With the deeply unpopular shutdown of Google Reader
less than two weeks away (previously
), plenty of would-be replacements have jumped into the mix, including the newly web-based Feedly
, and possibly even Facebook
(a particularly bitter irony, as obsession with defeating Facebook
has been the alleged impetus behind CEO Larry Page's abandonment of beloved Google hallmarks like 20% Time
, Google Labs
, and open platforms like Reader
But while there's no shortage of attempts to replicate Reader's look and feel, there's one little-known aspect that none can match, and that will be lost forever come July 1st: the vast cache archive of every article from every website, living and dead, that has ever been subscribed to in Reader
posted by Rhaomi
on Jun 20, 2013 -
The "visible web" is what you can find using general web search engines. It's also what you see in almost all subject directories. The "invisible web"
is what you cannot find using these types of tools. It's the internet that Google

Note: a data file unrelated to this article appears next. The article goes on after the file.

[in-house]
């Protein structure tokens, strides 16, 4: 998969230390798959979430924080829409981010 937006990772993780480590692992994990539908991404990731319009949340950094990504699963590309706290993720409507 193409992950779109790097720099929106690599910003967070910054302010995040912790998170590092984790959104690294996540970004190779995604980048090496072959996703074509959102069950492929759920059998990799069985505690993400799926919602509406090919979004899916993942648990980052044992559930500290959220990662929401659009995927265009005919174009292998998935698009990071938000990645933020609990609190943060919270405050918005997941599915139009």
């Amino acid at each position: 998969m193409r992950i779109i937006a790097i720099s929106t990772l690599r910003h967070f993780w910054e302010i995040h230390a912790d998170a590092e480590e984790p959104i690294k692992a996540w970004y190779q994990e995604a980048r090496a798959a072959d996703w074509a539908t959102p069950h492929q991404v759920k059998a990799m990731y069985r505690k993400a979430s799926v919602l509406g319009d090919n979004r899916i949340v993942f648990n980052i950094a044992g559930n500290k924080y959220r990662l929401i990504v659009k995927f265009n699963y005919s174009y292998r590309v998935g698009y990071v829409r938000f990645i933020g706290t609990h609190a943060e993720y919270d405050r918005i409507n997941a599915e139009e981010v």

doesn't show us; some of it dull, some of it private, some of it deliberately hidden.
More beneath the surface. [more inside]
posted by Stagger Lee
on Feb 13, 2012 -
Mining the Deep Web.
Google indexes 4 billion pages, but there are hundreds of billions of documents out there in the Deep Web
that are effectively unreachable by search engines because they are locked in databases or are unsearchable media. It looks like Yahoo is going to start giving us a peek by providing unified access to a wide variety of sites that are ordinarily only searchable by their own custom search engines.
posted by badstone
on Mar 2, 2004 -